BONUS HOLIDAY RECIPES
The countdown is on. Christmas is in just a few days! Imagine looking forward to a nice, quiet evening of enjoying the new book you received for Christmas. Cozying up by the fireplace sounds great, after all the forecast is for snow! While you’ve been busy unwrapping presents, socializing with family and friends and getting the holiday dinner together, your dog has been patiently lounging around. So, just as you are ready to sit down to relax, he bounces up, ready to play. It’s been a long day and he’s ready to go!
Throw on that jacket and bundle up. Your pup deserves to frolic in the snow, at least for a bit. After a frigid frolic, you head inside and reach for your book. But first you reach inside the freezer and grab the last present of the day…a stuffed, frozen holiday treat for your pup. You’ll enjoy the peace and quiet it brings you and your dog will be ecstatic to have a delicious treat.
Struttin Pup has a free e-book of delicious recipes to stuff a Kong or Soda Pup toy. You can grab your copy here. As our holiday present to you, here are some bonus festive recipes that your dog will dig (and some will make you drool too!). Have a wonderful holiday!
Holiday Bow Wow Bark
- Mix Sunbutter or Almond Butter with Goat’s Milk (which is great for digestion and so much more. Check out our blog about the benefits of goat’s milk here
- Add crushed freeze dried fruits (like raspberries and blueberries) to your mixture
- Stuff mixture inside your Soda Pup or Kong
- Sprinkle with dehydrated pumpkin
- Top with cinnamon
- Freeze and serve!
- OR, instead of stuffing your Soda Pup or Kong, place mixture in a shallow dish, sprinkle with dehydrated pumpkin, top with cinnamon, freeze and break into pieces of bark. This makes a great holiday treat for your pup as well as his neighborhood friends.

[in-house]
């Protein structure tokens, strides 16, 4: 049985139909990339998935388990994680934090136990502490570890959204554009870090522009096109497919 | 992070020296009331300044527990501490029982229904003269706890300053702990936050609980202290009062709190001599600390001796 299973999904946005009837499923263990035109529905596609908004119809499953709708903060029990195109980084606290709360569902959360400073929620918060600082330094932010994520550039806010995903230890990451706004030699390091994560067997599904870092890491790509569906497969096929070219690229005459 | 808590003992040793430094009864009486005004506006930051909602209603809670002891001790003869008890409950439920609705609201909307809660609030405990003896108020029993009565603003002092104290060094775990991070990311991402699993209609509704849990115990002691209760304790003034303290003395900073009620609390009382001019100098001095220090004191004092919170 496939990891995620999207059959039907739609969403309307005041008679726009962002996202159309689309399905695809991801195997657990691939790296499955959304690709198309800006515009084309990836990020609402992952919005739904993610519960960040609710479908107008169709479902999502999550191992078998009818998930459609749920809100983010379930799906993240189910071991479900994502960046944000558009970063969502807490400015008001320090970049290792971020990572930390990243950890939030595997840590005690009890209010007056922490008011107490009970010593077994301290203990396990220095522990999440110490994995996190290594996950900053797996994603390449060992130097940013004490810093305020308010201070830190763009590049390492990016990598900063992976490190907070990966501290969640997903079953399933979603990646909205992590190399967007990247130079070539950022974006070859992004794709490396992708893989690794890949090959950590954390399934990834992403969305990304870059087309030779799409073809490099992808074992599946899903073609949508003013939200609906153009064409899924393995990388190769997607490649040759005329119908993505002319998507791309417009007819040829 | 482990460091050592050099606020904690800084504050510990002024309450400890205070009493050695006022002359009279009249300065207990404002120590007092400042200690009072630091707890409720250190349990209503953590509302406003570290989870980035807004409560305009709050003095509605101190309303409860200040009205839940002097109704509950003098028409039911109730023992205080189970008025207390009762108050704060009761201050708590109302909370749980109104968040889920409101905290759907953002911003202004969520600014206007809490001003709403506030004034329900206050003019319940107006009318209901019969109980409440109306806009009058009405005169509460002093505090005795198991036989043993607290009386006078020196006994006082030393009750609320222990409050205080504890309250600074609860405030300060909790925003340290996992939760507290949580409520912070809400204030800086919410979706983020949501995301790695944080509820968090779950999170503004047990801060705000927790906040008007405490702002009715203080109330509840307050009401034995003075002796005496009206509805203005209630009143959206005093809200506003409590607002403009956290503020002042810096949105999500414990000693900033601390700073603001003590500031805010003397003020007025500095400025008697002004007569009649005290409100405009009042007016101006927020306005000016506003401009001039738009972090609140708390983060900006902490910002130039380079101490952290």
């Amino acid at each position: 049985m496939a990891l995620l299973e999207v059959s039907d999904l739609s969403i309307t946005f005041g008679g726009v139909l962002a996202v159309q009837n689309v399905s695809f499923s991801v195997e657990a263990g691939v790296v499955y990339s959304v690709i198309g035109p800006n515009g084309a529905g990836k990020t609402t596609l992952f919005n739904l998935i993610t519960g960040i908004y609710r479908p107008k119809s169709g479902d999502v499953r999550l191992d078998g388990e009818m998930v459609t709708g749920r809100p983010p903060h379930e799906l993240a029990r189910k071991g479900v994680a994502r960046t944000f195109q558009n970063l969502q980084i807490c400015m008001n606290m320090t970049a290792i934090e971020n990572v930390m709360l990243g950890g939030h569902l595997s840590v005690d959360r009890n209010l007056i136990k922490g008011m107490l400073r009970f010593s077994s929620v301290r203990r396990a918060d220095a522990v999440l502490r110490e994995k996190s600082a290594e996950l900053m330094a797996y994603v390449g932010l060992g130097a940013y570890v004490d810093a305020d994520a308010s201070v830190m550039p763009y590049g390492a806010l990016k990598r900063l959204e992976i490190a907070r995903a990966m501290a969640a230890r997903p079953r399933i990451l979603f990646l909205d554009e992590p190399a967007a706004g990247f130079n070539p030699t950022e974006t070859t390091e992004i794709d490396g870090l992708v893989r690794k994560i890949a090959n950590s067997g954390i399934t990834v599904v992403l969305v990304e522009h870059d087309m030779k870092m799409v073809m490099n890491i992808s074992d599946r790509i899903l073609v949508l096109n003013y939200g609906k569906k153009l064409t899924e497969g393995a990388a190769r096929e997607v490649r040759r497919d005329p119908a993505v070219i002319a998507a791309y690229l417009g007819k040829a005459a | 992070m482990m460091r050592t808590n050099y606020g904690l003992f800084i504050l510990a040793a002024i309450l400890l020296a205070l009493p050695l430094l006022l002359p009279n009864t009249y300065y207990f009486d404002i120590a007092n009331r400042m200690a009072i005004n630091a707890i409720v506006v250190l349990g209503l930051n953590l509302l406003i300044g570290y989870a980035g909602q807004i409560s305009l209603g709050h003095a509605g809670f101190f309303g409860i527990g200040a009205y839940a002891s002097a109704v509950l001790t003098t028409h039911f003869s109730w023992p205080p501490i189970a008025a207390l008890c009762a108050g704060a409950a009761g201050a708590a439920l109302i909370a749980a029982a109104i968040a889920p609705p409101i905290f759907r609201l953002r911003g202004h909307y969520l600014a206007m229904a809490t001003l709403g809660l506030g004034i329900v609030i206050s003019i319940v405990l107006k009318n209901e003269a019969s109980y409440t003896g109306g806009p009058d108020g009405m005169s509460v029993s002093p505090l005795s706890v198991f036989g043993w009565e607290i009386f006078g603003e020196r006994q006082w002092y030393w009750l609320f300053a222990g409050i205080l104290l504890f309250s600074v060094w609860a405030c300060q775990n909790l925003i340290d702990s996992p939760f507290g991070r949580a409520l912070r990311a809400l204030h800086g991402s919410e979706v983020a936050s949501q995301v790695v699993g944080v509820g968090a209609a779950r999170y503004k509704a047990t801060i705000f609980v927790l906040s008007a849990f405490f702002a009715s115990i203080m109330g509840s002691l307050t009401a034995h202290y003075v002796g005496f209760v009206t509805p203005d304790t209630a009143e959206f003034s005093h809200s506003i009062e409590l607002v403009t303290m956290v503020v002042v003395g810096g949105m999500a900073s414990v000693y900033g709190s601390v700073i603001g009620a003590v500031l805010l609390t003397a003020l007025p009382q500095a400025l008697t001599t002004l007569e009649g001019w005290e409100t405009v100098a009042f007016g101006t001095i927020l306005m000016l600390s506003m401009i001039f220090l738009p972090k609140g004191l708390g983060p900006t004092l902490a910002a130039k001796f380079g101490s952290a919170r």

Holly Jolly Bites
You can use the following directions to stuff a Soda Pup or Kong OR you can use a fun shaped ice-cube tray and show off your culinary art!
- Place dried cranberries, mint leaves and blueberries in the bottom of your tray to create a holly berry.
- Add plain, organic yogurt
- If you are using a stuffable toy instead of an ice-cube tray, just mix all ingredients together and stuff…your pup doesn’t care what it looks like!
- Freeze and serve!
Pumpkin Pie Pupsicles
- Mix together ½ tsp of cinnamon with a small amount of unsweetened applesauce and as much canned pumpkin as it takes to fill your stuffable toy (check out our blog about the benefits of pumpkin too!)
- Stuff your Soda Pup or Kong
- Add a spear of carrot or sweet potato as your popsicle stick.
- Free and serve!
- Mix plain, organic yogurt with the following:
- “Charcoal” (Wholesomes Charcoal Dog Biscuits) taken from your snowman’s buttons
- Carrots taken from your snowman’s nose
- Freeze and serve!
Trimming your dog’s nails is not for the faint of heart. If you’re lucky and you started training your dog from a young age, it may not be that bad. But for a lot of us, our dogs start to tremble when they see us take out the nail trimmers, then we get nervous that we’re going to cut the nail too short and it will bleed and the process becomes not fun for anyone! You can always opt for Struttin Pup to come to the rescue. Our groomers, who are here 7 days a week, are more than happy to trim your dog’s nails. Sometimes your dog will even behave better for our groomers than they do for you (kind of like a young child!). But if you want to learn this skill, here are some easy tips and tricks to guide you through the process.